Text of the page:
Today we will:
- Continue working on our vector self-portraits
- Create a new blog post with a PDF of today’s work, as well as a brief reflection of what you worked on today and how it improved your project
Today’s essential question: What can you adjust or change to bring your self-portrait closer to a professional level artwork?
To adjust an existing path, select the white arrow from the toolbar on the left side of the screen. Then click on the point you would like to adjust. You can move it using the arrow keys. You can also adjust the curves themselves by selecting the tangent lines or “handles” that appear on either side of the point you have selected.
Note: Tangent lines or handles only exist for curved lines. If you have made a bunch of straight lines close together, you will not be able to add curves later on, because they have no tangent points to adjust.
If you would like to add or subtract points, click and hold on the pen tool until a variety of options pop up. Select either the “add anchor point” tool or the “delete anchor point” tool to add or delete points accordingly.
We have been using the eyedropper tool to select colors. Unfortunately, imperfect lighting situations can alter the representation of colors, and keep us from creating a true value scale. For example, notice how the start of the Donald Trump image has a value scale that changes hue as well as value:
To remedy this, use the eyedropper tool to select a mid-tone value, and then use the rectangle tool to create a series of squares. Now select one of the rectangles that you would like to lighten or darken, open up the color palette, and select a value that is directly above or below the existing value. This will be a true tint or shade of your mid-tone color.
Continue this until you have created a value scale. Then select any shapes that you would like to be the highlight color, and use the eyedropper tool to click on the square that contains your desired highlight color. This will change the shapes to that color. Continue until you have adjusted all the colors.
Today’s essential question: How can I pair neutrals and accent colors to create a sophisticated color scheme?
As you work on your self-portrait, think of how you can use color to establish mood and unity. To create a sophisticated color scheme, focus on neutrals and then add one or two bright accent colors for emphasis and contrast.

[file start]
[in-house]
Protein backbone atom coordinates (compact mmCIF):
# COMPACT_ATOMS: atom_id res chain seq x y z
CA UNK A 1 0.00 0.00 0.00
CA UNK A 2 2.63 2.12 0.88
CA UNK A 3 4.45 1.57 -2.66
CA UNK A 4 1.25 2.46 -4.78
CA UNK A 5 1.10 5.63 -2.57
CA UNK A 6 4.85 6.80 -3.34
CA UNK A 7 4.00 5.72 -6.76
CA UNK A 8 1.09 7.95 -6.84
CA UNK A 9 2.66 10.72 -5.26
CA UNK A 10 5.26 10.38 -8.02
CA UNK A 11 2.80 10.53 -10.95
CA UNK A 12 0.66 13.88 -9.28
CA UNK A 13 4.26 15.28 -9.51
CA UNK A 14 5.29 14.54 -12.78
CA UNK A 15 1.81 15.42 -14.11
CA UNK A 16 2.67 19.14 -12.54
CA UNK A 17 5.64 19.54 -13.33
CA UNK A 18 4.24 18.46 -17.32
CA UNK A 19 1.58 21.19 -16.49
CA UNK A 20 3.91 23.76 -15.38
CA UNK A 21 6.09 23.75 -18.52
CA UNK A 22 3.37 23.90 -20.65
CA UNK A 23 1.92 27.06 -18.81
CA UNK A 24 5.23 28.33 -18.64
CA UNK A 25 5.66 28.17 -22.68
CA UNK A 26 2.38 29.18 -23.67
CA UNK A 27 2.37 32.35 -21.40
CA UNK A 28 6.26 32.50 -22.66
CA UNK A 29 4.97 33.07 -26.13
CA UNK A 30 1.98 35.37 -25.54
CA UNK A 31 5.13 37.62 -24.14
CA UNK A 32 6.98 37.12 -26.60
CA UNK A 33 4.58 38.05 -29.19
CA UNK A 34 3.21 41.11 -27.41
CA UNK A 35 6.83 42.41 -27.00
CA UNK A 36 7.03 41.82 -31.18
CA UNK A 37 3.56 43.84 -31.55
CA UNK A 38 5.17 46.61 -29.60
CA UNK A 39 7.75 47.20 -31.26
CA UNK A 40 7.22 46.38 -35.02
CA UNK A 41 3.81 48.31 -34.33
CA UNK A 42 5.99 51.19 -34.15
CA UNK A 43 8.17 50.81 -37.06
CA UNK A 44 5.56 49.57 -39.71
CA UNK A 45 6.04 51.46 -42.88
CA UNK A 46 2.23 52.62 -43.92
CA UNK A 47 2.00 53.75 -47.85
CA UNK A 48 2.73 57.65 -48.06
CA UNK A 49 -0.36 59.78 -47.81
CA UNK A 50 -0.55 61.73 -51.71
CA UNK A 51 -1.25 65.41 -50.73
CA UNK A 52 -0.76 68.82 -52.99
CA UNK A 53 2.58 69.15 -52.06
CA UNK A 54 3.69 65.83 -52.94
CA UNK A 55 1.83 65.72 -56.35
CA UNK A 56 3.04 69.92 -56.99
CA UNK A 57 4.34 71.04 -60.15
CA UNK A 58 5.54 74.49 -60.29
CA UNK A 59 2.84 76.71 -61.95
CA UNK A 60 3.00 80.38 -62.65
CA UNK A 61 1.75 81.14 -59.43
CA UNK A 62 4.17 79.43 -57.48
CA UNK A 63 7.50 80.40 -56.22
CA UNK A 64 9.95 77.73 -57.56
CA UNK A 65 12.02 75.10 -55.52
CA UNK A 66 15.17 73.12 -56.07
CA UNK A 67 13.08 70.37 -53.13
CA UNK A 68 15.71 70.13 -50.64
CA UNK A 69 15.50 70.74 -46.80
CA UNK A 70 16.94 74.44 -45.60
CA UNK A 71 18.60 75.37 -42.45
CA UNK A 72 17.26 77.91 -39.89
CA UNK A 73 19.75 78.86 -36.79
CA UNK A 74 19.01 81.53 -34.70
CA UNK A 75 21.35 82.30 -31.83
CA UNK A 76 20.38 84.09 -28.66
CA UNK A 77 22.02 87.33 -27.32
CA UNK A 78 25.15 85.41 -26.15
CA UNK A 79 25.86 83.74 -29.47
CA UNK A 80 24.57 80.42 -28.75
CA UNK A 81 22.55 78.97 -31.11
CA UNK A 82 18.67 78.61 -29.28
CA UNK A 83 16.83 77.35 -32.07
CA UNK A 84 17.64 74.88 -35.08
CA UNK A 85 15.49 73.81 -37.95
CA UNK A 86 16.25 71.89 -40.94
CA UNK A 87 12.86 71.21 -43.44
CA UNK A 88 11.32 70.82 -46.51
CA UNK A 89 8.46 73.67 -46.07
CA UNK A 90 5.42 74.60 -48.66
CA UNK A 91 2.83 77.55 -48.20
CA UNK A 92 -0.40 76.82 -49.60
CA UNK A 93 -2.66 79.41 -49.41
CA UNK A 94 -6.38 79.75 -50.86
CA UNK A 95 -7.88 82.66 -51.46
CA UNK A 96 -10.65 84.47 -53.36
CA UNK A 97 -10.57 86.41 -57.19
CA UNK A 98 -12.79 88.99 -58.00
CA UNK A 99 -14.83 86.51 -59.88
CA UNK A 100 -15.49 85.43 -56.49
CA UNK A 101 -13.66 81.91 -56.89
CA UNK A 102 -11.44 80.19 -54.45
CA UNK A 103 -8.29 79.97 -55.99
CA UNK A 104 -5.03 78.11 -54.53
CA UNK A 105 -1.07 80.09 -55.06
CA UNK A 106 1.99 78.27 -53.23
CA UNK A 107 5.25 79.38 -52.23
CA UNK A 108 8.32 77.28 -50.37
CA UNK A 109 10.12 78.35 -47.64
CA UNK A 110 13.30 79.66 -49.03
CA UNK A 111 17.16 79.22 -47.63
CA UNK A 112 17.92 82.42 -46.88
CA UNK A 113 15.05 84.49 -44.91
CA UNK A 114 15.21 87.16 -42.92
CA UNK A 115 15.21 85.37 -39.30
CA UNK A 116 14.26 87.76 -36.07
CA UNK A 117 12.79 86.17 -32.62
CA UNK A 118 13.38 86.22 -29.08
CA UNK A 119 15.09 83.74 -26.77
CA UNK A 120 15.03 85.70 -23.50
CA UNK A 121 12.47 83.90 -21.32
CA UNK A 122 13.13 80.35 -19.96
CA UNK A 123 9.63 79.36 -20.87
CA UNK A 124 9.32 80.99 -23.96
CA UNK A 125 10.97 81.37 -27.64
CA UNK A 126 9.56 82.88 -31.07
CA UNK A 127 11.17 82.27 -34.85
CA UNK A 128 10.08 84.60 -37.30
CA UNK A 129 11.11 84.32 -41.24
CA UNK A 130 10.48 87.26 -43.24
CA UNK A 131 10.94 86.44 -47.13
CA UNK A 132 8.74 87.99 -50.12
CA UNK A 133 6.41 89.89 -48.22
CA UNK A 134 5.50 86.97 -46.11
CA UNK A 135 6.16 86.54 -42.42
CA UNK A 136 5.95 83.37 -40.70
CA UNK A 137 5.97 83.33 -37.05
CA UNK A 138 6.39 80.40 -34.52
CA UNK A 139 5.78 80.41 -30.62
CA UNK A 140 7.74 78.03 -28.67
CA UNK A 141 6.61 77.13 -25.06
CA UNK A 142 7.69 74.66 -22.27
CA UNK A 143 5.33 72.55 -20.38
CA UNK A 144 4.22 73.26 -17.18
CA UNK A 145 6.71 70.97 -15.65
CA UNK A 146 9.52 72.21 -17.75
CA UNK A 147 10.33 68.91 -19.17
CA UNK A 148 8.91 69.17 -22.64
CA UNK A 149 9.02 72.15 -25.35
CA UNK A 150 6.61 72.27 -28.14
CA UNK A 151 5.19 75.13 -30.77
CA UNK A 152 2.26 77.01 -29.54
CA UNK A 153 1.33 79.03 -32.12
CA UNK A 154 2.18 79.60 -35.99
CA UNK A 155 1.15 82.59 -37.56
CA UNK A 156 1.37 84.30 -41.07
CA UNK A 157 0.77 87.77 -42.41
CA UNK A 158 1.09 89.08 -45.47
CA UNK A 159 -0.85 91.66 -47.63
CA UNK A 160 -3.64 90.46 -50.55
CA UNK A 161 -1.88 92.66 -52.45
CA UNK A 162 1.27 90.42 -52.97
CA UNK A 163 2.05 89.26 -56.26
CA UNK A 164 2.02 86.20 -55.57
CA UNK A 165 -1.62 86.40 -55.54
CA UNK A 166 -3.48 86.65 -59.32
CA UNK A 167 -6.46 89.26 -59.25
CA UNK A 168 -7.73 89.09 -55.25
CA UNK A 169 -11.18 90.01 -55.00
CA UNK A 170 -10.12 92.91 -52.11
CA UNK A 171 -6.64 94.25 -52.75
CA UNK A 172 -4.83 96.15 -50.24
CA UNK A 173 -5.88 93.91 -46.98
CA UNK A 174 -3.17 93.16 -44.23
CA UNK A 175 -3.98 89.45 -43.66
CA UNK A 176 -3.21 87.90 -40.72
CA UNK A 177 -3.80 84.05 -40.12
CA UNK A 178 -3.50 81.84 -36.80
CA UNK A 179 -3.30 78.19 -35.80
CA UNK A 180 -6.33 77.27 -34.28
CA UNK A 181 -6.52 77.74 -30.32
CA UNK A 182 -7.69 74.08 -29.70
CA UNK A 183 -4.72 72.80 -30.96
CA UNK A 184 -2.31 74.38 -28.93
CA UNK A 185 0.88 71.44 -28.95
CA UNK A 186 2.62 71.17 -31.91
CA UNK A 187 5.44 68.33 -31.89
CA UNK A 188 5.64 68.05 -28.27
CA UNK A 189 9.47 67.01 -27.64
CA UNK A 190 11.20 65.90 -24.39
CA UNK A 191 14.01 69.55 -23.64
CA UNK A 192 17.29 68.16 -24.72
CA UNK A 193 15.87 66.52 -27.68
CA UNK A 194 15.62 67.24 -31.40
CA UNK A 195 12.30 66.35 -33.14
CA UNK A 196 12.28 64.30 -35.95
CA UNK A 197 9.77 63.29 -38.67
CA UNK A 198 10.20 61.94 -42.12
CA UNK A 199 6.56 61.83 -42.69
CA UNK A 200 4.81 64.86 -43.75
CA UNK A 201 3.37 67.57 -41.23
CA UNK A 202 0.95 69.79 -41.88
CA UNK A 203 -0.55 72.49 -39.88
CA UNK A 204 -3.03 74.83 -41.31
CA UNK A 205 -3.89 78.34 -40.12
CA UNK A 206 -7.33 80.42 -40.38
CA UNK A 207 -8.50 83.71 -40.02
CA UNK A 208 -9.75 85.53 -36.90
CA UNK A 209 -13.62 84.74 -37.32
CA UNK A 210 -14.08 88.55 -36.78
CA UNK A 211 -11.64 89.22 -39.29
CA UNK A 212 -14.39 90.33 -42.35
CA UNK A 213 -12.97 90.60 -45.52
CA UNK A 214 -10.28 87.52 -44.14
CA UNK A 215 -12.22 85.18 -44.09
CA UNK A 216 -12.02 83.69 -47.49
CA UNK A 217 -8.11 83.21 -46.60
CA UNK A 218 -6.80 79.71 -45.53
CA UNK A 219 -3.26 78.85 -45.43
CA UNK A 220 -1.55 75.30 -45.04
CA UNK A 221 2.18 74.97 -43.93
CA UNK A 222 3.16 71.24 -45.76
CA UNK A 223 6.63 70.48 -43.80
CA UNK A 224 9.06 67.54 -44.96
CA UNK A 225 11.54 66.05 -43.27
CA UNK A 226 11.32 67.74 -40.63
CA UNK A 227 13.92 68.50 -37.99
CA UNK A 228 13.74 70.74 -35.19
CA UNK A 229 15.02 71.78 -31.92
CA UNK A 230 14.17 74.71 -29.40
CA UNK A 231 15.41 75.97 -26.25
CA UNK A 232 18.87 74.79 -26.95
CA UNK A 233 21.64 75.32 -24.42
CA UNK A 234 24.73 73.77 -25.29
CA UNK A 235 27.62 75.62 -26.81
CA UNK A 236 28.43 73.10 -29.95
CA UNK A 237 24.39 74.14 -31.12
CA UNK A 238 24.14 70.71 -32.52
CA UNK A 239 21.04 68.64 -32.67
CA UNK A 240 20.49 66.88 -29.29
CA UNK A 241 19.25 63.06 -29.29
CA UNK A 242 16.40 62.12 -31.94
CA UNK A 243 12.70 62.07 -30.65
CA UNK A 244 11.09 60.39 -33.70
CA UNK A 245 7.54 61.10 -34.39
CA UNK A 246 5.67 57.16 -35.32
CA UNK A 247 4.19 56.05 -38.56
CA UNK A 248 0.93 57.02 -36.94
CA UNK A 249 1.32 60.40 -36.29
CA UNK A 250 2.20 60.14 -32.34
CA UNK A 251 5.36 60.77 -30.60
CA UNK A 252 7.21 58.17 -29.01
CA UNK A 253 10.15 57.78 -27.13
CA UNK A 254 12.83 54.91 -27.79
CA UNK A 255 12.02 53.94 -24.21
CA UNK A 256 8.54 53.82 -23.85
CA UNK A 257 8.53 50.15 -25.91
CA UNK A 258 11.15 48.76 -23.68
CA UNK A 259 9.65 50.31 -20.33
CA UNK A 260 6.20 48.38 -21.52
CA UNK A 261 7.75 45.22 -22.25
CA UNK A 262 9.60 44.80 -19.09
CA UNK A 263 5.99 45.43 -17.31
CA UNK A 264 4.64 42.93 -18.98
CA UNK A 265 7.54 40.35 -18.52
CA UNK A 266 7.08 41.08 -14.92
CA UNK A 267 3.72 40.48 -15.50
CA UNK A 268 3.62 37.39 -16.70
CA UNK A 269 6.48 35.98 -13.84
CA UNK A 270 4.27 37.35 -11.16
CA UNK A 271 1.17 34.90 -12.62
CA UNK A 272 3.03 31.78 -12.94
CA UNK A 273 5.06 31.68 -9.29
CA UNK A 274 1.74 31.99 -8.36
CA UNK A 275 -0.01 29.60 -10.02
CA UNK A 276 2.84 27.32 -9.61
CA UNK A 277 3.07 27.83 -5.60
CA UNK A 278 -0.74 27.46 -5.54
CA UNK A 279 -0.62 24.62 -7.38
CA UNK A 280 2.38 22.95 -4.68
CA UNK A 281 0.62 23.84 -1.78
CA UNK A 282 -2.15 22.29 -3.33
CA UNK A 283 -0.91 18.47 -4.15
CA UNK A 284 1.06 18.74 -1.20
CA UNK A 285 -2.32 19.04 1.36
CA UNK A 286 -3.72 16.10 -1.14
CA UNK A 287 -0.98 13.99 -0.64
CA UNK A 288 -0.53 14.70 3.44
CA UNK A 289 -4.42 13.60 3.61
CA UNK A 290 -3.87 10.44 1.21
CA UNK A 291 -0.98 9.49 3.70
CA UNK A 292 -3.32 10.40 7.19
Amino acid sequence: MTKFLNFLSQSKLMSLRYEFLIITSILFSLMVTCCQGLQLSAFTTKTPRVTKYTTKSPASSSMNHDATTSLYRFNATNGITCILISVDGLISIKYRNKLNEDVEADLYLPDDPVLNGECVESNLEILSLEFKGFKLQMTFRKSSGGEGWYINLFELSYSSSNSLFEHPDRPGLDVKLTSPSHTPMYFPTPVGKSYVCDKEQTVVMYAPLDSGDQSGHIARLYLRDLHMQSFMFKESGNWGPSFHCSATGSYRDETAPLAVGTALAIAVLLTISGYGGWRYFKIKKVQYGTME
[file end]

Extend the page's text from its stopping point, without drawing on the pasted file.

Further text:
Neutrals are muted colors that go with everything. They include black, white, grey, brown, tan, and taupe. Correct use of neutrals will make your accent colors appear even brighter. Neutrals will often have a warm hue (ivory, brown, tan) or a cool hue (shades of gray).
Here are some examples of neutrals:
Example of neutrals paired with an accent color:
How have your classmates combined neutrals and accent colors to create sophisticated color schemes?
How are the students featured below creating unity in their self-portraits?
This is the toughest part of the project. You probably have enough done that you have a sense of what your image is supposed to look like, but not enough done to be proud of it. In fact, you may be wondering if there is hope for your project. Hang in there! This is normal. Keep working and I promise, you’ll be proud of the final result.
Remember to post a PDF of your progress to your blog at the end of today’s class.
Here is day-by-day outline of Lizzy’s vector Illustration. Notice that she spent 10 block classes on this piece:
Here is the finished project:
The level of detail is what makes this vector Illustration so successful.
Today’s essential question: How can I create expressive lines in Illustrator that convey movement and emotion?
Look at the examples below. How did the artists convey movement and emotion through line weight and line shape? How do you think they created each example?
Today we will continue creating our vector self-portraits, paying attention to how line weight and line shape can influence the outcome of the self-portrait. Make sure you post a PDF of your progress to your blog. No credit will be given for blog posts that do not contain a PDF.
I recently came across an Etsy shop with several designs that were strikingly similar to ones I created years ago. My original examples are on the left; the artist in question created the designs on the right. What do you think – creepy coincidence, intentional infringement, or fair use?